Jakarta – Over the past few months the Meteorology, Climatology and Geophysics Agency (BMKG) has repeatedly warned about an extreme El Nino during this year's dry season even to the point of raising the specter of the 2015-2016 forest and peatland fire crisis which, according to World Bank estimates, destroyed 2.6 million hectares in Sumatra and Kalimantan and caused US$16 billion in losses.
The National Food Agency responded well to the warning and alerted all stakeholders about the risk of food shortages due to poorer harvests. The government followed up with a contingency program to import 2 million tonnes of rice, the country's staple food. Hence, skyrocketing rice prices will most likely be averted. However, central government agencies, regional administrations and plantation companies seem to taken the warning rather lightly, in so far as the risk of forest fires is concerned.
Mass media last week headlined reports on forest and peatland fires raging in Sumatra and Kalimantan and blanketing major cities on the two major islands in haze. Singapore and Malaysia have not yet complained about heavy smoke but it could simply be a matter of time before haze crosses international borders.
We doubt that the central government has acted firmly to gear up the Fire Free Alliance (FFA), a multi-stakeholder platform comprising forestry and agriculture companies, NGOs and other concerned collaborators and partners committed to resolving the country's persistent haze issue arising from forest and land fires.
But it is not too late for the government to put the FFA members, including regional administrations, on full alert to prevent a forest and peatland fire crisis because several climate advisory reports have predicted that a strong El Nino will continue until late this year. Cooperation among all stakeholders is most imperative because the causes of forest and land fires during the dry season are multiple and complex. In the case of the risk of natural disasters amid the forecast extreme El Nino and the climate emergency, it is better to be overly prepared.
Past experience shows that forest fires during the dry season are usually caused by a combination of several factors: "Slash and burn" for subsistence farming, land clearing for plantations, underground peat fires and accidental fires related to daily habits of the people such as casual disposal of lit cigarette butts and untended cooking stoves. As fires know no boundaries, it is paramount that landscape activities integrate fire-free elements, with the support of various levels of government.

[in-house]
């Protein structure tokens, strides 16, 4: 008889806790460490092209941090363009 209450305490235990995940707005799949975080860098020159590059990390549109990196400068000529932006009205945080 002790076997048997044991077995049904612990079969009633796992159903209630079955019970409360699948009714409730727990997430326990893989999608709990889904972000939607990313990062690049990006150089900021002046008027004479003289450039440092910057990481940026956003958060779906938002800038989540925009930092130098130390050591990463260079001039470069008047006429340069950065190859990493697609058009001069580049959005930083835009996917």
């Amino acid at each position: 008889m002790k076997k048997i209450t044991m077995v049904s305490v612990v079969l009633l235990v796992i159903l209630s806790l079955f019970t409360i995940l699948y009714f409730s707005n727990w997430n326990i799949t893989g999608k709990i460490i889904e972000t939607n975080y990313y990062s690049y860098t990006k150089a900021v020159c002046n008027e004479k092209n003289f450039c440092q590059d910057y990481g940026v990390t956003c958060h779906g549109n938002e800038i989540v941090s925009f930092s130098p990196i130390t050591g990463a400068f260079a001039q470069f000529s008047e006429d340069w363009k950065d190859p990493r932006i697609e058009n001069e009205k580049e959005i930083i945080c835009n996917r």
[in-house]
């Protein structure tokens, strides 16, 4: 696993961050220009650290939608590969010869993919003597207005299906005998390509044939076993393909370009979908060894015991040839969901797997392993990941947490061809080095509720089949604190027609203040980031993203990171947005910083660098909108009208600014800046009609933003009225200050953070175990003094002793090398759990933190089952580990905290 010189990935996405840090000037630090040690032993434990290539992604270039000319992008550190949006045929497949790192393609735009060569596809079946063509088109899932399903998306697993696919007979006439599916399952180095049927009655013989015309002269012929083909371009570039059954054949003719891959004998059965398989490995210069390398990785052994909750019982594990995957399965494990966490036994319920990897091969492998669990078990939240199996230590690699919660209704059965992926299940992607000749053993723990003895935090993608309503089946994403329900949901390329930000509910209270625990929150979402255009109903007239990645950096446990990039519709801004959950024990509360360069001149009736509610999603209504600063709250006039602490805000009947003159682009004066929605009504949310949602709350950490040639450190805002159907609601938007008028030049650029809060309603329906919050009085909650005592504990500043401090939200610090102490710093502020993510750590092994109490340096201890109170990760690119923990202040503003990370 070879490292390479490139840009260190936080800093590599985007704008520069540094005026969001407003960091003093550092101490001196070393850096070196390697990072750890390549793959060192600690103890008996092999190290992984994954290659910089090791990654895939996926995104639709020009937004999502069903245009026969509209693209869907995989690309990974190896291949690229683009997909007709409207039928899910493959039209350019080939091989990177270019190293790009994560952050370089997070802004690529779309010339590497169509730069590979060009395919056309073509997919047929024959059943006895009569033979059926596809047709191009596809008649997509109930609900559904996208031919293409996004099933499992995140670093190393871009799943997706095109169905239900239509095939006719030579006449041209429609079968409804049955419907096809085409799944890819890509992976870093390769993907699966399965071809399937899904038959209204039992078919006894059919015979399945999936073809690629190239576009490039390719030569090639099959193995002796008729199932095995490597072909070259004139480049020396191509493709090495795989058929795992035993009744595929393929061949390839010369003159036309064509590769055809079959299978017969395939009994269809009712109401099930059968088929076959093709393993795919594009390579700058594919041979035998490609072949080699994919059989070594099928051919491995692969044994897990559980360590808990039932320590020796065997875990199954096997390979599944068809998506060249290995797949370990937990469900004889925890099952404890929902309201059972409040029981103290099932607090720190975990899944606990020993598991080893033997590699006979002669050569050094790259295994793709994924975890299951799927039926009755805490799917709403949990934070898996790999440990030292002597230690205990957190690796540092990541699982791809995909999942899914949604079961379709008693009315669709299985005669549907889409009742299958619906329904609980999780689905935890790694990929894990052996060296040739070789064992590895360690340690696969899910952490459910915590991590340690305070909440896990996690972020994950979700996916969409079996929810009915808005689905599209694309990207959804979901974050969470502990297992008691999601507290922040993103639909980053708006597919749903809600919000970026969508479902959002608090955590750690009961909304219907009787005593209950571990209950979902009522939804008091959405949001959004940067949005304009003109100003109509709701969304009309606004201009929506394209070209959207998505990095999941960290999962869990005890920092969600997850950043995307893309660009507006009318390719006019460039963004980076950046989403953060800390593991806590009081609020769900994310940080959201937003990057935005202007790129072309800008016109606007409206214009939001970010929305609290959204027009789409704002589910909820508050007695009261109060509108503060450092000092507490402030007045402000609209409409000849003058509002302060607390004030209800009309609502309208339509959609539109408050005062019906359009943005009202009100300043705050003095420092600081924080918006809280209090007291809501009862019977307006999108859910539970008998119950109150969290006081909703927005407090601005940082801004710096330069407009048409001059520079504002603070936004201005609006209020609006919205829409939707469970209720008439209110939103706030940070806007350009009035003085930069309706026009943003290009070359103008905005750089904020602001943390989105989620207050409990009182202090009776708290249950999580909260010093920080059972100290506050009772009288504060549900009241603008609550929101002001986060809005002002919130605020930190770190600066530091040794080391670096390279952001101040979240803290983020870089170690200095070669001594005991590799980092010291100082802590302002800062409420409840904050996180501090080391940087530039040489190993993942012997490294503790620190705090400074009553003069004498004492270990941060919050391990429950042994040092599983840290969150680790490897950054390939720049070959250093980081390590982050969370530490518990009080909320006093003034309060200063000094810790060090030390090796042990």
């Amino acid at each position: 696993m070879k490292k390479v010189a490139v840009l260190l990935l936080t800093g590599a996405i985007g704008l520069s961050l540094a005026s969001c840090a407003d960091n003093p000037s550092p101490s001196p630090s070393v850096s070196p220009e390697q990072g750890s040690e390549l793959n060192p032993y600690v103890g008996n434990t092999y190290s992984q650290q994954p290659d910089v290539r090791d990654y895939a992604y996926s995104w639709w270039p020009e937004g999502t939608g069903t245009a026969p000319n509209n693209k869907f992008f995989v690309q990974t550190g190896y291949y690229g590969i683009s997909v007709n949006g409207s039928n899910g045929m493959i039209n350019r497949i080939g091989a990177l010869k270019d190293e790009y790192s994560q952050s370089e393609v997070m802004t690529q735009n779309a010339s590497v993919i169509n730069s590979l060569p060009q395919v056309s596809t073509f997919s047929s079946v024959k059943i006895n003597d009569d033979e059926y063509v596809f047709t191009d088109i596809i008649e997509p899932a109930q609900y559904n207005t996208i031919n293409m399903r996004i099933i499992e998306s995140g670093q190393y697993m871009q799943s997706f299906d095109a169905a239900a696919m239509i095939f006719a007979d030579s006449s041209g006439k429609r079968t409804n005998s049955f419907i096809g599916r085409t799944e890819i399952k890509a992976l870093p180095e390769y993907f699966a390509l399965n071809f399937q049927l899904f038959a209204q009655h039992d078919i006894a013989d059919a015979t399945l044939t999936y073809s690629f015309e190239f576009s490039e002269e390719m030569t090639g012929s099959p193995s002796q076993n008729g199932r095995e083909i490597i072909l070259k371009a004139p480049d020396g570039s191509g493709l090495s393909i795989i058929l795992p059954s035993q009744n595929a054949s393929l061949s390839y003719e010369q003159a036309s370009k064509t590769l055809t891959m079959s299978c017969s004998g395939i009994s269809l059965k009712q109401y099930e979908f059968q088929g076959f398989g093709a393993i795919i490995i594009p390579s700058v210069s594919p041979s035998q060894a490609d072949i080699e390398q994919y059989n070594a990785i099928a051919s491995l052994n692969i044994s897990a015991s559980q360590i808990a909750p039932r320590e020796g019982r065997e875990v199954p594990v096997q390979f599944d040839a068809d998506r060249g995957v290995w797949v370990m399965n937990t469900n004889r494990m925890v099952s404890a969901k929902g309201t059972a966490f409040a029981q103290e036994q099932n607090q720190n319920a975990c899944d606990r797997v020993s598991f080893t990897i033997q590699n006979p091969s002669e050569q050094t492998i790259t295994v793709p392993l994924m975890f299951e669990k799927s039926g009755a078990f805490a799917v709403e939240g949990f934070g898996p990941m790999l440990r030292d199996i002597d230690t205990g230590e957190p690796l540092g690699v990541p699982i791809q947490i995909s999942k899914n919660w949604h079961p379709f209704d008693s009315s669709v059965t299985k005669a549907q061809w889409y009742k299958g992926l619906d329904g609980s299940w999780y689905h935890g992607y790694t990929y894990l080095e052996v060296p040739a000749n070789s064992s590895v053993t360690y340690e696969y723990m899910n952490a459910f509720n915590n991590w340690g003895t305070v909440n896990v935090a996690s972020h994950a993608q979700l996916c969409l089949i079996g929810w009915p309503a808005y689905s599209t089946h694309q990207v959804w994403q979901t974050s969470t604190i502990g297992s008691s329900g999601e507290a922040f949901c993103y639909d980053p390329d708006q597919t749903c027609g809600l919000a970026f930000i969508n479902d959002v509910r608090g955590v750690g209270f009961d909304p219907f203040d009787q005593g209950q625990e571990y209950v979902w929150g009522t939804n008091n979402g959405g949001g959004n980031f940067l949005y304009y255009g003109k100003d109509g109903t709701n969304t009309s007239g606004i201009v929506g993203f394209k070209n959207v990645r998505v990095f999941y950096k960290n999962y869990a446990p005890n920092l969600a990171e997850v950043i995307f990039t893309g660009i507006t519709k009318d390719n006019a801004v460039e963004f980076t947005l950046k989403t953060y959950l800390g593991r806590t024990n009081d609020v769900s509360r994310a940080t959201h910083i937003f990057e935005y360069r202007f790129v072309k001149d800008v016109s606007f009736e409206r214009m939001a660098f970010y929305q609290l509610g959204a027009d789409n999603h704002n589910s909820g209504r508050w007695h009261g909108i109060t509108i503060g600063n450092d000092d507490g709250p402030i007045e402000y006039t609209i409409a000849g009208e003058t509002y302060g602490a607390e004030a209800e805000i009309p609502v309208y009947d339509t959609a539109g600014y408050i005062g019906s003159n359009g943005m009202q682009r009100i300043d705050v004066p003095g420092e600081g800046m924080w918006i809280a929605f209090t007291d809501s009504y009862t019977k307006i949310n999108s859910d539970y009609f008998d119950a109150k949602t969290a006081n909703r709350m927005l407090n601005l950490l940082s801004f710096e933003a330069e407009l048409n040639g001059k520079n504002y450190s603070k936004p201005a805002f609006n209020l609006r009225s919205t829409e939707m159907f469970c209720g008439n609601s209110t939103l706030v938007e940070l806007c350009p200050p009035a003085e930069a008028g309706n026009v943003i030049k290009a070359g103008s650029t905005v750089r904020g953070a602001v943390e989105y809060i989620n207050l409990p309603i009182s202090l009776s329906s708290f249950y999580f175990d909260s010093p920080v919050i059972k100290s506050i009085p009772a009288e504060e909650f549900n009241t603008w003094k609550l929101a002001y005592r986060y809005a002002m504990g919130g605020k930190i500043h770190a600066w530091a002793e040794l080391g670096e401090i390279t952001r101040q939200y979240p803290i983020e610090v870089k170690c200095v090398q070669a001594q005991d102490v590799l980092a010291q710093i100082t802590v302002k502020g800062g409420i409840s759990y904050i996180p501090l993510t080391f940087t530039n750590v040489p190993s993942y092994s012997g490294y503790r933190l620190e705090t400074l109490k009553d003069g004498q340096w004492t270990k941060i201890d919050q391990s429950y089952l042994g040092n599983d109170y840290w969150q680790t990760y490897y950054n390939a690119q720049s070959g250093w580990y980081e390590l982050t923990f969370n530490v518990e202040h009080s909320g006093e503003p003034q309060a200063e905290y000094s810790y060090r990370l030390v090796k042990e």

Regional administrations should closely watch whether palm oil firms, notably those in fire-prone peatland areas in Kalimantan, Riau and South Sumatra, have put their fire-prevention and management systems and their networks of fire-monitoring posts and fire towers and patrol vehicles on full alert. The companies' fire-prevention systems will never be effective without good cooperation with local administrations and local people.
The role of the communities is paramount in preventing fires as they function as the eyes and boots on the ground, especially in areas inaccessible to companies' firefighting teams. Local administrations and plantation firms should step up cooperation to empower the people around fire-prone areas through information campaigns and even firefighting training sessions to prevent fire.
The threat of wild forest and peatland fire again reminds us of the weak enforcement of the ASEAN Agreement on Transboundary Haze Pollution (AATHP) which was signed in Kuala Lumpur in June 2002 and has been ratified by six of the 10 ASEAN members to make it formal.
The agreement stipulates that ASEAN countries should undertake and carry out certain statutory obligations and one of the obligations is to take legislative, administrative and other measures. But Indonesia, which has often been blamed as the main source of haze due to the cyclical forest fires, has yet to enact a domestic transboundary haze pollution law. Neither has Malaysia.
Up to now, only Singapore has enacted domestic transboundary haze pollution law, which creates extra-territorial liability for entities engaging in setting fires abroad that cause transboundary smoke or haze pollution in Singapore.